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5 Tax Scams to Avoid This Season

Tax season is upon us again, and with it comes a flock of scammers. Thousands of people fall victim to tax scams each year, costing them millions of dollars and leaving their personal information compromised.

Fraudsters are always coming up with new ways to make a buck, and they sure are creative. Here are five tax scams to avoid this filing season.

1. Canceled social security numbers. One scam going around is a scare campaign that uses robocalls to contact taxpayers saying their Social Security number will be canceled or suspended due to criminal activity or fraud. They prompt the recipient to call a number to clear the matter, and upon calling the victim is asked for sensitive personal information. According to the Federal Trade Commission (FTC), social security numbers don’t get suspended. Ever. Also, the IRS doesn’t contact people about sensitive information via phone calls.

2. IRS email impersonation. This national scam campaign involves IRS impostors sending unsolicited emails to taxpayers with subject lines such as “Electronic Tax Return Reminder” or “Automatic Income Tax Reminder.” The emails contain links to websites that pose as IRS.gov and have details appearing to be about the taxpayer’s account, refund or electronic return. They also include a “temporary password” to “access” the files needed to submit the refund—files that turn out to be malicious. The impostor can then attain control of the victim’s computer or download tracking software to get passwords to sensitive accounts.

Important note: The IRS does not contact taxpayers by email, text messaging or social media platforms to request financial or personal information. The only way the IRS will contact you to request personal or financial information is in person or by standard mail.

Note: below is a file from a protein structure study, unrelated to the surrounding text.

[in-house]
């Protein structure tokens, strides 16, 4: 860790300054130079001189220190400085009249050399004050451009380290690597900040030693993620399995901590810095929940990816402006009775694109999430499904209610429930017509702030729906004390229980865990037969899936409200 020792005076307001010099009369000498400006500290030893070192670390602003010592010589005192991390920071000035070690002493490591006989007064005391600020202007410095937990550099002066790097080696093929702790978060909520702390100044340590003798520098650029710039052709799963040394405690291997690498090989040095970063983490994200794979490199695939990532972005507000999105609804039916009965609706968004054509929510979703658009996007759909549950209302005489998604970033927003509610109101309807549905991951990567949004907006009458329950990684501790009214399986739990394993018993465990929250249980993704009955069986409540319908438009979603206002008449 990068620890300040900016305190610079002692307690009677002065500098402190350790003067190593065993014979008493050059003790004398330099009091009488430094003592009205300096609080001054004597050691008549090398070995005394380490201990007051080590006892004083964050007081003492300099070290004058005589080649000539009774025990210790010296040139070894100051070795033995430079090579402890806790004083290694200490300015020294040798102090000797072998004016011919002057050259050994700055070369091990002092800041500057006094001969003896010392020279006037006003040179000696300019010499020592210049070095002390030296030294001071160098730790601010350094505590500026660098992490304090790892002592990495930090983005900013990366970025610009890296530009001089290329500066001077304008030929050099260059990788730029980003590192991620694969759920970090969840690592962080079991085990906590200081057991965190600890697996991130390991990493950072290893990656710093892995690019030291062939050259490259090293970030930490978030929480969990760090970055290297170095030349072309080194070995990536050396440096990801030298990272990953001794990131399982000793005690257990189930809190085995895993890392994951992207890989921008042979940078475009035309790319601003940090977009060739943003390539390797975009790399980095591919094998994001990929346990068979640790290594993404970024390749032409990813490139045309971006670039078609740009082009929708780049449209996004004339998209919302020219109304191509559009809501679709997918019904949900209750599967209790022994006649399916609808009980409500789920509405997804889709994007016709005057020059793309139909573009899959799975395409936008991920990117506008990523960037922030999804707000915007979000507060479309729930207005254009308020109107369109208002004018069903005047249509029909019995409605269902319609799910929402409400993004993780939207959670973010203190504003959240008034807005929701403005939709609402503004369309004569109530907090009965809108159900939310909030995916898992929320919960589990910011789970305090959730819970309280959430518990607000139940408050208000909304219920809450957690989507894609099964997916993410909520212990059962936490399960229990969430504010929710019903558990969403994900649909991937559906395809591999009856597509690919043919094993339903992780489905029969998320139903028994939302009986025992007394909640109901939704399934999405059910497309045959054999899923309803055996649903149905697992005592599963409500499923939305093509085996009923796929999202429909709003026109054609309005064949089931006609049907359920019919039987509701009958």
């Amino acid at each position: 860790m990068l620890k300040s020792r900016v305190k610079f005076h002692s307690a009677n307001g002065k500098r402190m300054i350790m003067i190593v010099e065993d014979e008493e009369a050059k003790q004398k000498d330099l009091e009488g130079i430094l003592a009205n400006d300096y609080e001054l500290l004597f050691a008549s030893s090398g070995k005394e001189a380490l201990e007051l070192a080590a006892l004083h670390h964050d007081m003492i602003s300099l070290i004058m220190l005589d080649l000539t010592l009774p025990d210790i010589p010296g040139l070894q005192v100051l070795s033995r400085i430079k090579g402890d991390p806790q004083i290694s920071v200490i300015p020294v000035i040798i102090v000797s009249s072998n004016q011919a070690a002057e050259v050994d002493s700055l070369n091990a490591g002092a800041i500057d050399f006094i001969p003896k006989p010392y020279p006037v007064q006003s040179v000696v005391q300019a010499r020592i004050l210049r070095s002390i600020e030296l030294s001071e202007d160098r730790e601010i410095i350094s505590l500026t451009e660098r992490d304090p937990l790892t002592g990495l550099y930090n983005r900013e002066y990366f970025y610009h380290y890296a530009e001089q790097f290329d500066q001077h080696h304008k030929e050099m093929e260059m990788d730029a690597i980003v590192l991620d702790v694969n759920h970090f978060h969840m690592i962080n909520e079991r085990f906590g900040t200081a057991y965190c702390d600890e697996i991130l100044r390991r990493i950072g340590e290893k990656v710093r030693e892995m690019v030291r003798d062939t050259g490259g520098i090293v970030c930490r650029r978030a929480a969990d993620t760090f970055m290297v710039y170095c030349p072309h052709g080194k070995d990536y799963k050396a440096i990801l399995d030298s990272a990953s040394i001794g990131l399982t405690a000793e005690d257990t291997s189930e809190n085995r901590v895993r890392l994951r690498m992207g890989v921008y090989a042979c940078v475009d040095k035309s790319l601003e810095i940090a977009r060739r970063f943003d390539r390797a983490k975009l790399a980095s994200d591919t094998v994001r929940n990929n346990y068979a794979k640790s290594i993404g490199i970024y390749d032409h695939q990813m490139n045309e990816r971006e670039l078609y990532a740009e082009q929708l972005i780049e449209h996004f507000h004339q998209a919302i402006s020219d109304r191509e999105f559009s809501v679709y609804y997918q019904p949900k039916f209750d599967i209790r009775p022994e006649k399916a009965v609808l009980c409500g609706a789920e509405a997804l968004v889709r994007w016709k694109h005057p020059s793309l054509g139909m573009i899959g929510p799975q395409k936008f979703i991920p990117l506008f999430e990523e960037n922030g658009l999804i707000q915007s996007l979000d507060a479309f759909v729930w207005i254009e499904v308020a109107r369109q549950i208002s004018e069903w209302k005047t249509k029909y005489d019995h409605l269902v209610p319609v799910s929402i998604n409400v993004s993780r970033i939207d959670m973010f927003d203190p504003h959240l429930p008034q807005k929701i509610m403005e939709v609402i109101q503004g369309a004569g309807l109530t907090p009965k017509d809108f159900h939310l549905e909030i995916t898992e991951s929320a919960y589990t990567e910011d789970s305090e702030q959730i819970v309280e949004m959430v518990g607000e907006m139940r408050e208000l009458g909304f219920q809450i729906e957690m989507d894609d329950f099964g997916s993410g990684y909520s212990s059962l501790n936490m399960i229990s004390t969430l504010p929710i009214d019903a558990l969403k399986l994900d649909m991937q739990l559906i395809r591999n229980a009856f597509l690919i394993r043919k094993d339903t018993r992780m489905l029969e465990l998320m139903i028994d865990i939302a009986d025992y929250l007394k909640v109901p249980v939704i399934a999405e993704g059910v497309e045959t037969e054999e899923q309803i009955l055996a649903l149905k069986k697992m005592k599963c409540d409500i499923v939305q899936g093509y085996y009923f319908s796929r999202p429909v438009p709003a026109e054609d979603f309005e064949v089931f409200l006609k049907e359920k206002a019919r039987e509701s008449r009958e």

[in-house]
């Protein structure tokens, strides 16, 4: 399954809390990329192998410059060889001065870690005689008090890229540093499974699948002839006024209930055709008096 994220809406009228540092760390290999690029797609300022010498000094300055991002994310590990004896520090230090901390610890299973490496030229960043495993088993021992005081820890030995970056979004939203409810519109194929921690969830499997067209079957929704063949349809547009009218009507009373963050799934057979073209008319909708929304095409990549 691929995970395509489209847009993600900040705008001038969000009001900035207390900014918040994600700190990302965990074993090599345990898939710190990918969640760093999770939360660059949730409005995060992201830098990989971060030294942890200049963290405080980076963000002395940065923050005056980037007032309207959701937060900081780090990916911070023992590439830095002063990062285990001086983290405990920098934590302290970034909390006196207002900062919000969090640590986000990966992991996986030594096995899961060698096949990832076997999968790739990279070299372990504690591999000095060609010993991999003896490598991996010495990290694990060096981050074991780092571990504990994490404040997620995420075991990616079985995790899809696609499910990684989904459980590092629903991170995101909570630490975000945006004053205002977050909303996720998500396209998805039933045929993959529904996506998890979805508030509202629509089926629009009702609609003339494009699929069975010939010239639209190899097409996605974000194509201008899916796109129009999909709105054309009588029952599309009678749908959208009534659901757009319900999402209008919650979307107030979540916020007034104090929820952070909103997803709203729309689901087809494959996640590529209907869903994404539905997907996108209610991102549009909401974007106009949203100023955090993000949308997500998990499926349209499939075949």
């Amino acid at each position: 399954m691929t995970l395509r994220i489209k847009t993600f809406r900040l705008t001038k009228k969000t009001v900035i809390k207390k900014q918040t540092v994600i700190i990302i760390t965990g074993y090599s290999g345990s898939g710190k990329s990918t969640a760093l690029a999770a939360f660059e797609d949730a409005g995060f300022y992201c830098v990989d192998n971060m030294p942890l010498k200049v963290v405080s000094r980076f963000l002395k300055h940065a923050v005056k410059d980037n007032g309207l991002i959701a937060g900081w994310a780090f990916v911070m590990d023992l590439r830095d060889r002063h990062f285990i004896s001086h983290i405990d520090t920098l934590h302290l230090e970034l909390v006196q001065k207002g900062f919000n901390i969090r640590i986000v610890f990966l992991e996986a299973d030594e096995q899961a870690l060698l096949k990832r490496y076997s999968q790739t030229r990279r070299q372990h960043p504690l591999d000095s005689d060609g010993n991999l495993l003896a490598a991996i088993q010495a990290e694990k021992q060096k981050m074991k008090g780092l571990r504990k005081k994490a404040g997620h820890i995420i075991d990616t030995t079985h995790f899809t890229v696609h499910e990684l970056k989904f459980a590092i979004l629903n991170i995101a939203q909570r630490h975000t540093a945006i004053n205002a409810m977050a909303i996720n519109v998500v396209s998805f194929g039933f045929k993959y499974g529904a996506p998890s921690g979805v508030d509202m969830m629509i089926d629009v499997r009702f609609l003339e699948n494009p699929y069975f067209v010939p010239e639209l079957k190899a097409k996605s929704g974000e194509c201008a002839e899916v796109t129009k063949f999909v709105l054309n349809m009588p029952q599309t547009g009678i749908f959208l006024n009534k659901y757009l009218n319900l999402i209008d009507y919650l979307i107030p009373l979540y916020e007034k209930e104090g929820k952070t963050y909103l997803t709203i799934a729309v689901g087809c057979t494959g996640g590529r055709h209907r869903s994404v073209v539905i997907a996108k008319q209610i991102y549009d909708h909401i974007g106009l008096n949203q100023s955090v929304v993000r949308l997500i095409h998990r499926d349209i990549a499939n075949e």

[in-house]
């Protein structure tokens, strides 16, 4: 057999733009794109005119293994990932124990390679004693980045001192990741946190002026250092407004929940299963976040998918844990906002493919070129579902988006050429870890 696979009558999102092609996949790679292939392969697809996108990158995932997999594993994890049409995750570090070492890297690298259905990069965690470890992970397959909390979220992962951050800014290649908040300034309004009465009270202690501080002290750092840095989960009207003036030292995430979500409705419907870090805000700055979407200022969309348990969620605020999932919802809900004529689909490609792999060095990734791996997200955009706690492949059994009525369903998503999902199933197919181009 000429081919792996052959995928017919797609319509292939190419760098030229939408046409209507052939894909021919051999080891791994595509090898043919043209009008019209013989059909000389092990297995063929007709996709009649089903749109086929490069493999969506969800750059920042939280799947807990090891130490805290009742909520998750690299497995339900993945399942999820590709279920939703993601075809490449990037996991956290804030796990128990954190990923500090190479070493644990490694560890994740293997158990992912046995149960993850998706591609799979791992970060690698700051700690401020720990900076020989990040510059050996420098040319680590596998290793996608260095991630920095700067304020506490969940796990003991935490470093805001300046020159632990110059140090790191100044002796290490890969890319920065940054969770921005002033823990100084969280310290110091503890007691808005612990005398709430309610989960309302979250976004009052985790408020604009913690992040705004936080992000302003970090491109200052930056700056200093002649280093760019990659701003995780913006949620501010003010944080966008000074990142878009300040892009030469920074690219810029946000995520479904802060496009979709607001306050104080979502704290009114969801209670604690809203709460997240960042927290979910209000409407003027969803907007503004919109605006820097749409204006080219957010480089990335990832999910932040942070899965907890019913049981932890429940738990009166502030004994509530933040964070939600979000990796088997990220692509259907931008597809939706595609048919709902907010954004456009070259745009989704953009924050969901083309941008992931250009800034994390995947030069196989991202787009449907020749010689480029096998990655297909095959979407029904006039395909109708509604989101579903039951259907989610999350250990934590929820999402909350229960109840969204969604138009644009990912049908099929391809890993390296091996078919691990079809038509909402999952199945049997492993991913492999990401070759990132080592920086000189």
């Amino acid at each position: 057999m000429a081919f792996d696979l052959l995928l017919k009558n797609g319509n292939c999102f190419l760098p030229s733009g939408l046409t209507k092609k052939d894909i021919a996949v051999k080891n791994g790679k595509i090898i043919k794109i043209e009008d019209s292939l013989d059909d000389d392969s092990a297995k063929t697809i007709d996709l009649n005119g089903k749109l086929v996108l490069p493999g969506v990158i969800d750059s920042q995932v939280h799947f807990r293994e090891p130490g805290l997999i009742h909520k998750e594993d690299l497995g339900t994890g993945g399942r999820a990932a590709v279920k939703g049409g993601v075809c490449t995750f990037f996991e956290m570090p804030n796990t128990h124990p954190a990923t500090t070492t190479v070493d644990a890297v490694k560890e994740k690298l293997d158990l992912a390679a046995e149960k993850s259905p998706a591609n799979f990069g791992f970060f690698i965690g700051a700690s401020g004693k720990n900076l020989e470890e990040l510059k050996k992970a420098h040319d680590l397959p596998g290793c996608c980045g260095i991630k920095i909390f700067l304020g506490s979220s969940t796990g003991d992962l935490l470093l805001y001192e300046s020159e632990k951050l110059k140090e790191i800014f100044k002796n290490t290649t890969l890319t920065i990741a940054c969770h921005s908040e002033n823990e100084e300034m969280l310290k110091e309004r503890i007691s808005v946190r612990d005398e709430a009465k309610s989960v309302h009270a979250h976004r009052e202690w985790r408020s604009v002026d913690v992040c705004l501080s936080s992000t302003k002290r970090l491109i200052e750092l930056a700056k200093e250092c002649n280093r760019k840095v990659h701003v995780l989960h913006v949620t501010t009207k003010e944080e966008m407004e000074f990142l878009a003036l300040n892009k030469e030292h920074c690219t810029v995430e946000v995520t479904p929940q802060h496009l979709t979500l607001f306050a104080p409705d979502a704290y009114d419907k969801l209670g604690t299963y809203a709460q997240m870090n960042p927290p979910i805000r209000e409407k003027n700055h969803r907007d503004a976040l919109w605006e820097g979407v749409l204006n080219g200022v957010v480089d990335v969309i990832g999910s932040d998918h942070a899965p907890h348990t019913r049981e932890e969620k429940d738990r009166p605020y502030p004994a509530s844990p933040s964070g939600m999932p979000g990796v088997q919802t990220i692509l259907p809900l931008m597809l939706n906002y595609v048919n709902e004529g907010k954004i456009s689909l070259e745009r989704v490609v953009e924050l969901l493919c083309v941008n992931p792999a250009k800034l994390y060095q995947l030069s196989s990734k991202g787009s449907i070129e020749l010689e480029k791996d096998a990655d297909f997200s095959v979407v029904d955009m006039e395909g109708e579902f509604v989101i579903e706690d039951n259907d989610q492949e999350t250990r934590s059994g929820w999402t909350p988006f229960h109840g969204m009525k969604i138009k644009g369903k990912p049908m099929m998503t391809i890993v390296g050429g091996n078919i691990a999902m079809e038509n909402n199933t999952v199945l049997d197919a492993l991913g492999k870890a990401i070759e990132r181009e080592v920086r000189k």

3. The Bureau of Tax Enforcement. Scammers are mailing taxpayers letters threatening an IRS levy or lien based on overdue taxes owed to the Bureau of Tax Enforcement. These letters tend to look very legitimate, and the IRS does reach out to taxpayers via snail mail.

The only problem? The Bureau of Tax Enforcement doesn’t exist. An official IRS letter will always have a seal and a notice or letter number. If you’re unsure whether a letter is official, call the IRS directly. If the letter is fake, the phone number listed on it will likely connect you to the one committing the fraud.

4. Ghost tax preparers. Ghost tax preparers accept money to prepare your taxes but don’t sign the return, leaving you personally responsible for any errors. They’ll often claim fake deductions or invent income to qualify for tax credits and get you the biggest refund possible. Promising such a large return gives the preparer leverage to increase their fees or take a nice percentage of your inflated refund. If you get audited, you’ll be the one liable for tax fraud and face some hefty charges, while the ghost preparer gets off scot-free. 

Anyone who prepares tax returns must legally have a valid Preparer Tax Identification Number (PTIN). They’re required to include this PTIN and their signature on all completed tax returns. Make sure your tax preparer has a PTIN and review your return carefully before signing.

5. Fake charities. Donating to your favorite charities can feel like a win-win situation: you’re funding a good cause and receiving a tax benefit. But not all non-profits, charities and foundations are legitimate. Scam artists set up fake charities to lure people into making donations and providing sensitive personal information. Victims who try to claim a deduction made to a phony charity could get audited and face penalties.

Do some research before donating. The IRS website has a Tax Exempt Organization list you can use to ensure you are contributing to a legitimate charitable cause.

Scammers continue to get more sophisticated with their approaches. While some scams are blatant, others are not so easy to spot. If you suspect tax fraud activity, report it to the IRS immediately. Arm yourself with knowledge and avoid falling victim to tax scams this season.

By Megan O’Donnell

This entry was posted on Friday, February 7th, 2020 at 1:51 pm. Both comments and pings are currently closed.